The solution should be protected from light. Do not use the injection if its color is pinkish or darker than slightly yellow or if it contains a precipitate. Do not administer unless solution is clear and seal is intact. Discard unused portion. Although epinephrine can produce ventricular fibrillation, its actions in restoring electrical activity in asystole and in enhancing defibrillation of the fibrillating ventricle are well documented. The drug, however, should be used with caution in patients with ventricular fibrillation. In patients with prefibrillatory rhythm, intravenous epinephrine must be used judiciously with extreme caution because of its excitatory action on the heart. Since the myocardium is sensitized to this action of the drug by many anesthetic agents, epinephrine may convert asystole to ventricular fibrillation if used in the treatment of anesthetic cardiac accidents. Epinephrine should be used cautiously in patients with hyperthyroidism, hypertension and cardiac arrhythmias. All vasopressors should be used cautiously in patients taking monoamine oxidase (MAO) inhibitors. Epinephrine should not be administered concomitantly with other sympathomimetic drugs (such as isoproterenol) because of possible additive effects and increased toxicity. Combined effects may induce serious cardiac arrhythmias. They may be administered alternately when the preceding effect of other such drug has subsided. Administration of epinephrine to patients receiving cyclopropane or halogenated hydrocarbon general anesthetics such as halothane which sensitize the myocardium, may induce cardiac arrhythmia. (See CONTRAINDICATIONS). When encountered, such arrhythmias may respond to administration of a beta-adrenergic blocking drug. Epinephrine also should be used cautiously with other drugs (e.g., digitalis, glycosides) that sensitize the myocardium to the actions of sympathomimetic drugs. Diuretic agents may decrease vascular response to pressor drugs such as epinephrine. Epinephrine may antagonize the neuron blockade produced by guanethidine resulting in decreased antihypertensive effect and requiring increased dosage of the latter.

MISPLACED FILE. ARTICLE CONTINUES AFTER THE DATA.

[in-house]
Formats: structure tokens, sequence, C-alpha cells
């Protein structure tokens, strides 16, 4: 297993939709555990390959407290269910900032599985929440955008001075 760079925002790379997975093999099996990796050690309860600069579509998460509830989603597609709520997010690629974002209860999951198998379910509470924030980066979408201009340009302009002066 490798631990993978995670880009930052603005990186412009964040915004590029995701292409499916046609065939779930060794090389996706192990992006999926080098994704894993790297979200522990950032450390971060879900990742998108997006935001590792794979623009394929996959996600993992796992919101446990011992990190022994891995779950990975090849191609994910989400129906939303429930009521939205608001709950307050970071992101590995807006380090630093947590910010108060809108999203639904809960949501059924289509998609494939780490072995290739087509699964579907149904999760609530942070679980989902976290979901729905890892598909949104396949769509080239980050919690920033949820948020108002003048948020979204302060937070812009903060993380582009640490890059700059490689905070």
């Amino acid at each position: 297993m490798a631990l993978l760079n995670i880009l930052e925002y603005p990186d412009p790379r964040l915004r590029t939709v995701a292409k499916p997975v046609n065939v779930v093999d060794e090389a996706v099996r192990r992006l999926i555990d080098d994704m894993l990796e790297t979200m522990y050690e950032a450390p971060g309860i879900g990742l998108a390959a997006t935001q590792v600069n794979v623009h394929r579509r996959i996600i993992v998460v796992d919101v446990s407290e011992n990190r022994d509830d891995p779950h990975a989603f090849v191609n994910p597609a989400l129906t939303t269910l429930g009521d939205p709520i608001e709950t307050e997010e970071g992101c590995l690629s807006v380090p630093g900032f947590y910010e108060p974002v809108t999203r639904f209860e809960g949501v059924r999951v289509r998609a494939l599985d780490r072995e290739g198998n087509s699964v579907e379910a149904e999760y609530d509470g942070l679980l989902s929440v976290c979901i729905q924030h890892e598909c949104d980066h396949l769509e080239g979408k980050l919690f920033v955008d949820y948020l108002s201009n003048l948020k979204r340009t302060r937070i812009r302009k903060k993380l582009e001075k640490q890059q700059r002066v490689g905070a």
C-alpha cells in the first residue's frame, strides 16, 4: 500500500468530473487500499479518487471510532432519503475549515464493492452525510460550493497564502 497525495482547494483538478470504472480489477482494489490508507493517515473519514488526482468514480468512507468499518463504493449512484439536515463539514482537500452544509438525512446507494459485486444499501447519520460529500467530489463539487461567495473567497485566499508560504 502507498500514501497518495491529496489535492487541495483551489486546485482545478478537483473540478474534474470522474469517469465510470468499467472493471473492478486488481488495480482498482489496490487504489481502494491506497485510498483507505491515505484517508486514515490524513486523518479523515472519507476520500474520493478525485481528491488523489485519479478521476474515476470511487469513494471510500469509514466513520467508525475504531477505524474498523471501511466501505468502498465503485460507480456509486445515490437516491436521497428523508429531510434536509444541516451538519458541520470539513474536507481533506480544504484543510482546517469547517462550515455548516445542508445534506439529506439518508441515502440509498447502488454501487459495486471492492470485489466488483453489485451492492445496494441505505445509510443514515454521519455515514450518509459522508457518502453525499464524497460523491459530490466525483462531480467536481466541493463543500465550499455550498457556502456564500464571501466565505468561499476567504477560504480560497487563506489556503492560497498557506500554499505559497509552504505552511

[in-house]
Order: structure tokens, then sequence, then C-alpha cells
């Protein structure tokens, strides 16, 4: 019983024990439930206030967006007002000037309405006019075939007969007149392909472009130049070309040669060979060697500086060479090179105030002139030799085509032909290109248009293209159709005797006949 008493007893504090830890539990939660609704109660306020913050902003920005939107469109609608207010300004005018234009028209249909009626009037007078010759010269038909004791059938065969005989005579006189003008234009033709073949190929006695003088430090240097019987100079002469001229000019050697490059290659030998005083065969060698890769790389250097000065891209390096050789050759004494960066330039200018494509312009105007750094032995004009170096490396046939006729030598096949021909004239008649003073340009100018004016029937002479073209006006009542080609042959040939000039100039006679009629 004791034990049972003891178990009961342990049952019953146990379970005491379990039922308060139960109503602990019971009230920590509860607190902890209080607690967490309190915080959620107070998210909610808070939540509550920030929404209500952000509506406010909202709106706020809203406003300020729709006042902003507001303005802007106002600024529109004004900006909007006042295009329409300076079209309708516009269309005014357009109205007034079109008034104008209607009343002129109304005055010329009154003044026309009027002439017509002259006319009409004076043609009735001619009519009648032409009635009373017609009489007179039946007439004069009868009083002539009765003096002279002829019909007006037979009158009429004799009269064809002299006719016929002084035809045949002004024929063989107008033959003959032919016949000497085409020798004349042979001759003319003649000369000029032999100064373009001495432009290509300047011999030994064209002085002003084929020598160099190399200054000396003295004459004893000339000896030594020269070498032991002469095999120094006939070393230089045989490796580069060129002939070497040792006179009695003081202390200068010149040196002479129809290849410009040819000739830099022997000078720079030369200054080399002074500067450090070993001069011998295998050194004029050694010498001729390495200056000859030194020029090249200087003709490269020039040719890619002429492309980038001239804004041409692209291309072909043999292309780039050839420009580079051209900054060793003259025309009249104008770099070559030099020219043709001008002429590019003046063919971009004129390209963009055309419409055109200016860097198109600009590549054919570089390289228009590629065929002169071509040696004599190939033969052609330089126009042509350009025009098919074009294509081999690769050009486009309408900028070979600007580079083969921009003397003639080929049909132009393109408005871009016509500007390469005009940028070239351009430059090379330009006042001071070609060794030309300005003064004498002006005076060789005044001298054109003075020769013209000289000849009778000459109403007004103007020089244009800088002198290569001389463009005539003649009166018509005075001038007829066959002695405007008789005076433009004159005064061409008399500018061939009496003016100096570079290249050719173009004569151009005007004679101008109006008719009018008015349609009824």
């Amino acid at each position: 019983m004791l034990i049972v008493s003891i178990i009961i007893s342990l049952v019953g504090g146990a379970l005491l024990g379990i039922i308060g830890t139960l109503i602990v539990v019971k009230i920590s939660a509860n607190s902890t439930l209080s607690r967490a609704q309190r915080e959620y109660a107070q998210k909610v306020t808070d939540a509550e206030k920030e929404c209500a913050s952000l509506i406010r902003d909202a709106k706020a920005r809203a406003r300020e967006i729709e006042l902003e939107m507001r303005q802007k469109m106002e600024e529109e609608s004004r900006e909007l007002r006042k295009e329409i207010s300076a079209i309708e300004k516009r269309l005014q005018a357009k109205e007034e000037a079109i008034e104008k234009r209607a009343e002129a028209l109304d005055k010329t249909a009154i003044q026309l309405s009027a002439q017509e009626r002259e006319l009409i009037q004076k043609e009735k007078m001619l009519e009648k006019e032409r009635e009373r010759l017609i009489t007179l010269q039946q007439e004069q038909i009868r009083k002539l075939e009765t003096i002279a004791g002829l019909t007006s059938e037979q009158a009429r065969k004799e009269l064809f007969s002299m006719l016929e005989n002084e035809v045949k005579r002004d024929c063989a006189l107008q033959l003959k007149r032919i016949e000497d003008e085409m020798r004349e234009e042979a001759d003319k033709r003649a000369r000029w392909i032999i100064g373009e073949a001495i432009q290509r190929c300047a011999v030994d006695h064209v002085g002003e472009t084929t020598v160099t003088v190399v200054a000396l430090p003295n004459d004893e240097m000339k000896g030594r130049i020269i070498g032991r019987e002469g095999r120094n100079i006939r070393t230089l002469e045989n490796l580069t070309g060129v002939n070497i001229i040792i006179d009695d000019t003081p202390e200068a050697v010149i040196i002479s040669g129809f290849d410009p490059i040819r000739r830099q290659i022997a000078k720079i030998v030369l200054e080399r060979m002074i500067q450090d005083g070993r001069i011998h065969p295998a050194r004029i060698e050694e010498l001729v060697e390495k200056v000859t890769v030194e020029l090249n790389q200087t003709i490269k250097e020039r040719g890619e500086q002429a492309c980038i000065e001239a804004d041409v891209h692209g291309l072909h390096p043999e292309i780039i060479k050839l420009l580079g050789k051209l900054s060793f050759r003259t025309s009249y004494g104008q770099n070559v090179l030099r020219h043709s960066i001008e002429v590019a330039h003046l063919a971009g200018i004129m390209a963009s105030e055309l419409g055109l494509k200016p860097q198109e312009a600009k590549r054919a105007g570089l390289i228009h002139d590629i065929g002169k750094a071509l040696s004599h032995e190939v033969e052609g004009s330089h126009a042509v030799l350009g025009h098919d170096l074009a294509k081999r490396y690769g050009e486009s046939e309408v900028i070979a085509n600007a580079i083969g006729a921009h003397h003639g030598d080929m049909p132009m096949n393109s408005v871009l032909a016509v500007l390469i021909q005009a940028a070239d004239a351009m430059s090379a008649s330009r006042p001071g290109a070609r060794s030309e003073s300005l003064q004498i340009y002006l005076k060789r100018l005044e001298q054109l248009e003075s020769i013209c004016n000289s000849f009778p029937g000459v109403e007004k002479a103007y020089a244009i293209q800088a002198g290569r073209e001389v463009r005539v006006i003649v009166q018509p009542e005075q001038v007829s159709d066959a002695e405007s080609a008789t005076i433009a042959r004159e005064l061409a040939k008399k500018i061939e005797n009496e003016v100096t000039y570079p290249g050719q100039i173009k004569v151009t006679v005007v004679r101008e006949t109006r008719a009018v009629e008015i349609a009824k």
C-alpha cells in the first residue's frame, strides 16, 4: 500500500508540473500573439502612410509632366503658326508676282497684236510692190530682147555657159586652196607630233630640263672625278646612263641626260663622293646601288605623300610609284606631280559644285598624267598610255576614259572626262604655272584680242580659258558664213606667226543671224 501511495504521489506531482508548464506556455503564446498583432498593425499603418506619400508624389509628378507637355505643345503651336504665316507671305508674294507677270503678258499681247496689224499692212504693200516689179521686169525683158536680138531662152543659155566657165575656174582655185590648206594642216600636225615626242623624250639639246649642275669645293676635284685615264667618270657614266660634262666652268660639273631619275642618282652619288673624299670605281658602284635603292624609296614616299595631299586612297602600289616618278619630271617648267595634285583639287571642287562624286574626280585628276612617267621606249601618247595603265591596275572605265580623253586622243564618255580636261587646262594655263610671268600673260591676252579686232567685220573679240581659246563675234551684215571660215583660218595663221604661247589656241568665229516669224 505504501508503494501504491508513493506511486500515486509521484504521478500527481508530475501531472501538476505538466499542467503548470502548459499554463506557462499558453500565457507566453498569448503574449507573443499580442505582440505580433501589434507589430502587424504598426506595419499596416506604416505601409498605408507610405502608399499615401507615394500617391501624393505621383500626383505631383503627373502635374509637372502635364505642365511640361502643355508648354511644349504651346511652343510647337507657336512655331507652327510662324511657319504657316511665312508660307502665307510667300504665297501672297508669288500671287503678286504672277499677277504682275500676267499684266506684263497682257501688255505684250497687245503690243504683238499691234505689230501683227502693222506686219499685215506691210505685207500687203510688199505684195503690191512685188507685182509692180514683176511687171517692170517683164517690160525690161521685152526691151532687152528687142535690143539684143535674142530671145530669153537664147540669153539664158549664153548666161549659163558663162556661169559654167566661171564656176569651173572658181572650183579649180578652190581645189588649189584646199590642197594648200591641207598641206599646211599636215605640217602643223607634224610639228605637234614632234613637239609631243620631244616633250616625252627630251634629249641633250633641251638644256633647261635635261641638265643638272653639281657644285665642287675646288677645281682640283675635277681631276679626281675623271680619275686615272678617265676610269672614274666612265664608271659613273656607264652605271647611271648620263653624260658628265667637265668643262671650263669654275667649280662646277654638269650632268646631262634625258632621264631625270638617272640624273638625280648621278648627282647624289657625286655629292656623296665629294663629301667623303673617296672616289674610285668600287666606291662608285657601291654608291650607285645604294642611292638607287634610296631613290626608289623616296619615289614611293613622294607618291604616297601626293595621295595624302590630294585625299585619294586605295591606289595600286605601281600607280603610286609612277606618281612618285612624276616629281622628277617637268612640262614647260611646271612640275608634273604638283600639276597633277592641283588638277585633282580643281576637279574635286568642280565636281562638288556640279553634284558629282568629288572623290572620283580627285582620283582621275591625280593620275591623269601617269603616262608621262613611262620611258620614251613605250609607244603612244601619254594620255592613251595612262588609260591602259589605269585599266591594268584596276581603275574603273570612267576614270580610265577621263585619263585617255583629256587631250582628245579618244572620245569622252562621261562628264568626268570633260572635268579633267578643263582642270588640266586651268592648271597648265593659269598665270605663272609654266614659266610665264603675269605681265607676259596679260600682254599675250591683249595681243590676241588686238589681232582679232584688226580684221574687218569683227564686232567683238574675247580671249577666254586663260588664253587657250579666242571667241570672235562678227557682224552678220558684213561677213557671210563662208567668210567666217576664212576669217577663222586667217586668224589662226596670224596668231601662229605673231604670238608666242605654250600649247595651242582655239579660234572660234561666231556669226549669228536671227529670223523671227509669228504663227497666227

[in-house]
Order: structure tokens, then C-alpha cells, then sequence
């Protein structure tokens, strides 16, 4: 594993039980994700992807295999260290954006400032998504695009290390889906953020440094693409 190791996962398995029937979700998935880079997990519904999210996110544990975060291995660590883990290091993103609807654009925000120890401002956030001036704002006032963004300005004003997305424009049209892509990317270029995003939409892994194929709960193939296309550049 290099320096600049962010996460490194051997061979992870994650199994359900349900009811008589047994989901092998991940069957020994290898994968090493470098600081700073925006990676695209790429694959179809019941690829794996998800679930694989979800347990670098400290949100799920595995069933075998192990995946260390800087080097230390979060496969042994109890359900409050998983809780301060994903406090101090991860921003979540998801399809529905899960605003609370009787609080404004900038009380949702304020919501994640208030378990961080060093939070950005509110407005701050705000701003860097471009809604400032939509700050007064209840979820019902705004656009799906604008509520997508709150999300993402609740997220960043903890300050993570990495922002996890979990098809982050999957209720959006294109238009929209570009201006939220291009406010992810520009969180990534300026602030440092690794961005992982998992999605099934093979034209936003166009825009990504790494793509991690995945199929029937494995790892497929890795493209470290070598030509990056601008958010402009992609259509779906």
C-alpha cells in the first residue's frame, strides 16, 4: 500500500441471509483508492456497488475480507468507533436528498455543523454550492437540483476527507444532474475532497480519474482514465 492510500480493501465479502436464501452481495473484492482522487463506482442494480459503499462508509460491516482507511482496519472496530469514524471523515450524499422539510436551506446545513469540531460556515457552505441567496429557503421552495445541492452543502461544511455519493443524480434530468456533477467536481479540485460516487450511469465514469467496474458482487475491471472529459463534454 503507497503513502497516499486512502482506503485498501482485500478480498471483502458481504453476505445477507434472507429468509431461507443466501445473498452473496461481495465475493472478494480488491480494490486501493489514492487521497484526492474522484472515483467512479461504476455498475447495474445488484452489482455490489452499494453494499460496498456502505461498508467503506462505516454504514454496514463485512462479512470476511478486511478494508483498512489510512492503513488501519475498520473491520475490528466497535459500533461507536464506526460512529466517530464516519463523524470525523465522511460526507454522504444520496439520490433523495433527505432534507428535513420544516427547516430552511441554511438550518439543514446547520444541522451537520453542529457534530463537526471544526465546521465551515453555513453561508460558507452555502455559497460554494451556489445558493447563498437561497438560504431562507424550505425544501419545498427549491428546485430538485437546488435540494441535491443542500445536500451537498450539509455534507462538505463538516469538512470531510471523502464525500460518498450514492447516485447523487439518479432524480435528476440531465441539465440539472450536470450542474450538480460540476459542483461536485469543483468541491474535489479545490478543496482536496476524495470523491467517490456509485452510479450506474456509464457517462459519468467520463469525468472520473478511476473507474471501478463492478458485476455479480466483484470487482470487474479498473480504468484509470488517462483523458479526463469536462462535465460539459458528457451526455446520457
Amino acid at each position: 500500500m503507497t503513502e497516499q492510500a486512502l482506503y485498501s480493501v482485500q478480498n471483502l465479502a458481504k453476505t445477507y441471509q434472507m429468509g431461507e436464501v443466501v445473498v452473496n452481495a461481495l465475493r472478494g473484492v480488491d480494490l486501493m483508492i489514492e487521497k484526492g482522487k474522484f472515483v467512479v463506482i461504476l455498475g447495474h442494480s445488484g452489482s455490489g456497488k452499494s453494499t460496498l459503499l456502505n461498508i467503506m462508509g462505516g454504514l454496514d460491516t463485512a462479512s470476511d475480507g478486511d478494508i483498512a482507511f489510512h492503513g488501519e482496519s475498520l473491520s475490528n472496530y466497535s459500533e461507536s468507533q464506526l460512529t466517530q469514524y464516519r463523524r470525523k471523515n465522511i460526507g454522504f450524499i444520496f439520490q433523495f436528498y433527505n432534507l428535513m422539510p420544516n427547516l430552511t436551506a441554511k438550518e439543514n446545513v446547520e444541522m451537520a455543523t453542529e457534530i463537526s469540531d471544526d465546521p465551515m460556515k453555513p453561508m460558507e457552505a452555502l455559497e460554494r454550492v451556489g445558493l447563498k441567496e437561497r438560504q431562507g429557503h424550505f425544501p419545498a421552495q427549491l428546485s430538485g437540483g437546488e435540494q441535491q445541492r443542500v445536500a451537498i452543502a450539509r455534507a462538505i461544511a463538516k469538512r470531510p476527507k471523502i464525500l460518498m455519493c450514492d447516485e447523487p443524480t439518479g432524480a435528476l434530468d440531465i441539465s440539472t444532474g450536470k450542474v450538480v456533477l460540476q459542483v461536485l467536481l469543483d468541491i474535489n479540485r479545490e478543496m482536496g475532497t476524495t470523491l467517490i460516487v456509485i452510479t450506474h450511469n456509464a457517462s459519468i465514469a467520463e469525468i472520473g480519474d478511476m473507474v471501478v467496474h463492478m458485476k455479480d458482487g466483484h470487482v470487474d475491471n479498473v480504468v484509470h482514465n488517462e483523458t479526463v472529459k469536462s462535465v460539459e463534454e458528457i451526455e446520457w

Pregnancy Category C. Animal reproduction studies have not been conducted with epinephrine. It is also not known whether epinephrine can cause fetal harm when administered to a